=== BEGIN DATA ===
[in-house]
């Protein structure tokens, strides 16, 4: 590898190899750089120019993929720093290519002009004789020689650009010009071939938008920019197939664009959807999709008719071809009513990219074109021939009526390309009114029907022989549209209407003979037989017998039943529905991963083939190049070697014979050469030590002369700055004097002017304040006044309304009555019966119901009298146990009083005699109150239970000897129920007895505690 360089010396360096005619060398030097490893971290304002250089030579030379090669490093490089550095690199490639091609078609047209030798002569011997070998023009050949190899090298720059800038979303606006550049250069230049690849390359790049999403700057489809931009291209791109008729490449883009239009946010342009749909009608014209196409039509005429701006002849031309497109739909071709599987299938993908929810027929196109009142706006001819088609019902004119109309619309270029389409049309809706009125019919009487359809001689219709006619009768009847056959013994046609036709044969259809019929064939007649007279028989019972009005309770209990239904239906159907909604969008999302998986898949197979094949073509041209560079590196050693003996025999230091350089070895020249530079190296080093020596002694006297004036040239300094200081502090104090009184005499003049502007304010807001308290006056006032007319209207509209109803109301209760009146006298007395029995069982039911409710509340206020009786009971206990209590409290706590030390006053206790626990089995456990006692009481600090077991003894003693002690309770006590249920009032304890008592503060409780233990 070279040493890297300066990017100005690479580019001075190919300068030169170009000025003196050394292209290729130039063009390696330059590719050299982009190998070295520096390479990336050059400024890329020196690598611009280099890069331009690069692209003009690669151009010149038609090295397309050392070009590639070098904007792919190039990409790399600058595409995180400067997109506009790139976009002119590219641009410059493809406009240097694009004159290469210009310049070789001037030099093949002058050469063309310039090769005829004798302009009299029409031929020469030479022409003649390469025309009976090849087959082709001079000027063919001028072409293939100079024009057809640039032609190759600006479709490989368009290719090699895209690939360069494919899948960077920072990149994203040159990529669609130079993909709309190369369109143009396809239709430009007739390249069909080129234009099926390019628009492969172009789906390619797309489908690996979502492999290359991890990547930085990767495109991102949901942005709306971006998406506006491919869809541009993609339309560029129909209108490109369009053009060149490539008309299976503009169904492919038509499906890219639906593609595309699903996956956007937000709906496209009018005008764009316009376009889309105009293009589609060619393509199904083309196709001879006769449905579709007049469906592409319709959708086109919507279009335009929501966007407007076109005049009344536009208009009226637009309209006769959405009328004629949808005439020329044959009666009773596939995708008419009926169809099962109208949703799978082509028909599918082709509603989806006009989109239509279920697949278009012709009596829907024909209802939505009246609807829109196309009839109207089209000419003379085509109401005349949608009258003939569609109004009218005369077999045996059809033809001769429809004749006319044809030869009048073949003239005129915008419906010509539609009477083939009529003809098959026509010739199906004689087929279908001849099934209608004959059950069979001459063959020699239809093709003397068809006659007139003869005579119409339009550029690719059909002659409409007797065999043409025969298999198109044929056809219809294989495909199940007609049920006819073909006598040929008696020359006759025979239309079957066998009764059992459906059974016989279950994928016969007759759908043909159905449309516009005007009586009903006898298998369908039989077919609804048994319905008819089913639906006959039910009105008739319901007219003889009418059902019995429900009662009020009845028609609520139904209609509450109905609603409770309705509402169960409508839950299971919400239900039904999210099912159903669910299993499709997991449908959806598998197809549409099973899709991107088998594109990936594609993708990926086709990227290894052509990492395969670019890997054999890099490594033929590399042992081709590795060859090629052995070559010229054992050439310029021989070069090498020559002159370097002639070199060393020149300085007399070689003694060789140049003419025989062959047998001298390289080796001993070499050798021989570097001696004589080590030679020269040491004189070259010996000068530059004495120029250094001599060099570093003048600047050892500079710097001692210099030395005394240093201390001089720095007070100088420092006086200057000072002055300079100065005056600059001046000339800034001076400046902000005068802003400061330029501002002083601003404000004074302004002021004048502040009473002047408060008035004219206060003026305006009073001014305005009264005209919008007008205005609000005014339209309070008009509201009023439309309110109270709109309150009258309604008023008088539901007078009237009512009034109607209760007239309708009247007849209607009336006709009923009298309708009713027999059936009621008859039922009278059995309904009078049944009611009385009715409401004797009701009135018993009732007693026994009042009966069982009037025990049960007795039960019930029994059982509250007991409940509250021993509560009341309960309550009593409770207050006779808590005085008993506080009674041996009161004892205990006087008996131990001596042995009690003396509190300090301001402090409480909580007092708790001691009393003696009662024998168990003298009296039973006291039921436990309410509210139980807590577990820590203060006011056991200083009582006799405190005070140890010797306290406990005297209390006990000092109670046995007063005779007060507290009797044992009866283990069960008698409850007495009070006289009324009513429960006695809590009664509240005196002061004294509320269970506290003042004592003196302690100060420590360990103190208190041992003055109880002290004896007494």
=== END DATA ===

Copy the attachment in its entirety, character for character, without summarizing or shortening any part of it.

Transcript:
[in-house]
């Protein structure tokens, strides 16, 4: 590898190899750089120019993929720093290519002009004789020689650009010009071939938008920019197939664009959807999709008719071809009513990219074109021939009526390309009114029907022989549209209407003979037989017998039943529905991963083939190049070697014979050469030590002369700055004097002017304040006044309304009555019966119901009298146990009083005699109150239970000897129920007895505690 360089010396360096005619060398030097490893971290304002250089030579030379090669490093490089550095690199490639091609078609047209030798002569011997070998023009050949190899090298720059800038979303606006550049250069230049690849390359790049999403700057489809931009291209791109008729490449883009239009946010342009749909009608014209196409039509005429701006002849031309497109739909071709599987299938993908929810027929196109009142706006001819088609019902004119109309619309270029389409049309809706009125019919009487359809001689219709006619009768009847056959013994046609036709044969259809019929064939007649007279028989019972009005309770209990239904239906159907909604969008999302998986898949197979094949073509041209560079590196050693003996025999230091350089070895020249530079190296080093020596002694006297004036040239300094200081502090104090009184005499003049502007304010807001308290006056006032007319209207509209109803109301209760009146006298007395029995069982039911409710509340206020009786009971206990209590409290706590030390006053206790626990089995456990006692009481600090077991003894003693002690309770006590249920009032304890008592503060409780233990 070279040493890297300066990017100005690479580019001075190919300068030169170009000025003196050394292209290729130039063009390696330059590719050299982009190998070295520096390479990336050059400024890329020196690598611009280099890069331009690069692209003009690669151009010149038609090295397309050392070009590639070098904007792919190039990409790399600058595409995180400067997109506009790139976009002119590219641009410059493809406009240097694009004159290469210009310049070789001037030099093949002058050469063309310039090769005829004798302009009299029409031929020469030479022409003649390469025309009976090849087959082709001079000027063919001028072409293939100079024009057809640039032609190759600006479709490989368009290719090699895209690939360069494919899948960077920072990149994203040159990529669609130079993909709309190369369109143009396809239709430009007739390249069909080129234009099926390019628009492969172009789906390619797309489908690996979502492999290359991890990547930085990767495109991102949901942005709306971006998406506006491919869809541009993609339309560029129909209108490109369009053009060149490539008309299976503009169904492919038509499906890219639906593609595309699903996956956007937000709906496209009018005008764009316009376009889309105009293009589609060619393509199904083309196709001879006769449905579709007049469906592409319709959708086109919507279009335009929501966007407007076109005049009344536009208009009226637009309209006769959405009328004629949808005439020329044959009666009773596939995708008419009926169809099962109208949703799978082509028909599918082709509603989806006009989109239509279920697949278009012709009596829907024909209802939505009246609807829109196309009839109207089209000419003379085509109401005349949608009258003939569609109004009218005369077999045996059809033809001769429809004749006319044809030869009048073949003239005129915008419906010509539609009477083939009529003809098959026509010739199906004689087929279908001849099934209608004959059950069979001459063959020699239809093709003397068809006659007139003869005579119409339009550029690719059909002659409409007797065999043409025969298999198109044929056809219809294989495909199940007609049920006819073909006598040929008696020359006759025979239309079957066998009764059992459906059974016989279950994928016969007759759908043909159905449309516009005007009586009903006898298998369908039989077919609804048994319905008819089913639906006959039910009105008739319901007219003889009418059902019995429900009662009020009845028609609520139904209609509450109905609603409770309705509402169960409508839950299971919400239900039904999210099912159903669910299993499709997991449908959806598998197809549409099973899709991107088998594109990936594609993708990926086709990227290894052509990492395969670019890997054999890099490594033929590399042992081709590795060859090629052995070559010229054992050439310029021989070069090498020559002159370097002639070199060393020149300085007399070689003694060789140049003419025989062959047998001298390289080796001993070499050798021989570097001696004589080590030679020269040491004189070259010996000068530059004495120029250094001599060099570093003048600047050892500079710097001692210099030395005394240093201390001089720095007070100088420092006086200057000072002055300079100065005056600059001046000339800034001076400046902000005068802003400061330029501002002083601003404000004074302004002021004048502040009473002047408060008035004219206060003026305006009073001014305005009264005209919008007008205005609000005014339209309070008009509201009023439309309110109270709109309150009258309604008023008088539901007078009237009512009034109607209760007239309708009247007849209607009336006709009923009298309708009713027999059936009621008859039922009278059995309904009078049944009611009385009715409401004797009701009135018993009732007693026994009042009966069982009037025990049960007795039960019930029994059982509250007991409940509250021993509560009341309960309550009593409770207050006779808590005085008993506080009674041996009161004892205990006087008996131990001596042995009690003396509190300090301001402090409480909580007092708790001691009393003696009662024998168990003298009296039973006291039921436990309410509210139980807590577990820590203060006011056991200083009582006799405190005070140890010797306290406990005297209390006990000092109670046995007063005779007060507290009797044992009866283990069960008698409850007495009070006289009324009513429960006695809590009664509240005196002061004294509320269970506290003042004592003196302690100060420590360990103190208190041992003055109880002290004896007494």